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Unknown Tetradrachm
The Ormskirk & West Lancashire

Host Society for the

 BANS 2011 Congress

held in Southport

BANS 2011 Congress Report

Sierra Leone 1791


The Eighteenth Century was a period of formality and symbolism, however varied the style of coin design. Almost inevitably, one side of a coin featured the head of a ruler, or a personification of a town or city, and the other side featured a coat of arms or other heraldic device. There were exceptions, such as the small coppers issued from Malta, showing the head of St John the Baptist on a plate but, perhaps fortunately, these were not part of the general pattern.

In 1791, the Sierra Leone Company was founded to organise and manage a settlement on the western shores of Africa which would be a refuge for Africans avoiding or escaping slavery. Very soon after its establishment, the new colony found a need for coinage, and eventually an order for a range of denominations was given to Matthew Boulton at the Soho Mint in Birmingham. Commencing in December 1792, One Dollar Pieces in silver and One Penny Pieces in copper were struck. No sooner had these been despatched to Africa, than the Company decided to convert its accounts to a decimal standard, and the  penny coins were followed later in 1793 by One Cent Pieces in copper, Ten and Twenty Cent Pieces and Half Dollar Pieces in silver, together with a revised dollar whose denomination was expressed numerically as '100.'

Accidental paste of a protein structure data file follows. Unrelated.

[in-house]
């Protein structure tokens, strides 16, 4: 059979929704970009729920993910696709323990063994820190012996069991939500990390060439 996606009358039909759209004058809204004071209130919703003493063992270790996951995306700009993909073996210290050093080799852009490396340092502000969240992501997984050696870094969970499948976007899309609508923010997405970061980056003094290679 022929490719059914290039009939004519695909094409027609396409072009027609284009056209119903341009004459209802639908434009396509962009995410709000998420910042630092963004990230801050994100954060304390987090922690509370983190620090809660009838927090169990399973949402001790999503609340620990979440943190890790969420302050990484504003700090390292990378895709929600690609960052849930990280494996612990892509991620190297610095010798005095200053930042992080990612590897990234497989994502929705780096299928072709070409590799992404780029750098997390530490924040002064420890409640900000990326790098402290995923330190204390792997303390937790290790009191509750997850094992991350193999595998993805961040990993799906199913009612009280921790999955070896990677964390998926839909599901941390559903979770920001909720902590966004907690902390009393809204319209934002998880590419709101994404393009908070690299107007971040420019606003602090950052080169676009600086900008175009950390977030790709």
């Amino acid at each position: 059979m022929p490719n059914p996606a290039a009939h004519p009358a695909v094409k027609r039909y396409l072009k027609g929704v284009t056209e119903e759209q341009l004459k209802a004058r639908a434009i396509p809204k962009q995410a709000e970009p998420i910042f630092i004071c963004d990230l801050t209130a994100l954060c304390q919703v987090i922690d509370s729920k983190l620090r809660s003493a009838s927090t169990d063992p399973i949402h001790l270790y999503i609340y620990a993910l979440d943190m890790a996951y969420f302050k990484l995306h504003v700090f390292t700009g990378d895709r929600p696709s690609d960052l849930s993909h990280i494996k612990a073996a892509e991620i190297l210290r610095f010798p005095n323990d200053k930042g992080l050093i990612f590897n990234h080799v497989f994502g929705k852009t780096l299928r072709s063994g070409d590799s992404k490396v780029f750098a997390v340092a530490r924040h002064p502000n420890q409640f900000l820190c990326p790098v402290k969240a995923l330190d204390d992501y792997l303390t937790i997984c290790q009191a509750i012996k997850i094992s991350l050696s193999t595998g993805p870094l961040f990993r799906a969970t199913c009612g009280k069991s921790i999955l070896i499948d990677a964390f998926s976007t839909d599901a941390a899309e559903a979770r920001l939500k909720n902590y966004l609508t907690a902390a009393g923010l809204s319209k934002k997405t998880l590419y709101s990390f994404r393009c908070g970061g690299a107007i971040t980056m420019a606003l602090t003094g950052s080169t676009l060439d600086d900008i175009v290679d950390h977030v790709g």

The designs were all similar, a crouching Lion, ready to spring, on the obverse, and an inter-racial handshake on the reverse, with one hand unshaded to represent the white man, and one hand shaded to represent the black man.


It would be difficult to imagine designs less typical of the formalism of the Eighteenth century, but that was not the only feature of interest of these remarkable coins. With a denominational structure of One Dollar equalling One Hundred Cents (or Fifty Pence!) these were among the world's very first decimal coins!


Fortunately for modern collectors, Matthew Boulton was sufficiently impressed with the designs of the Sierra Leone coins that appreciable numbers were struck for presentation purposes, including complete sets of proofs in copper. Indeed, more than 200 specimens of the penny were included in the Soho sale of 1850


Chris Leather

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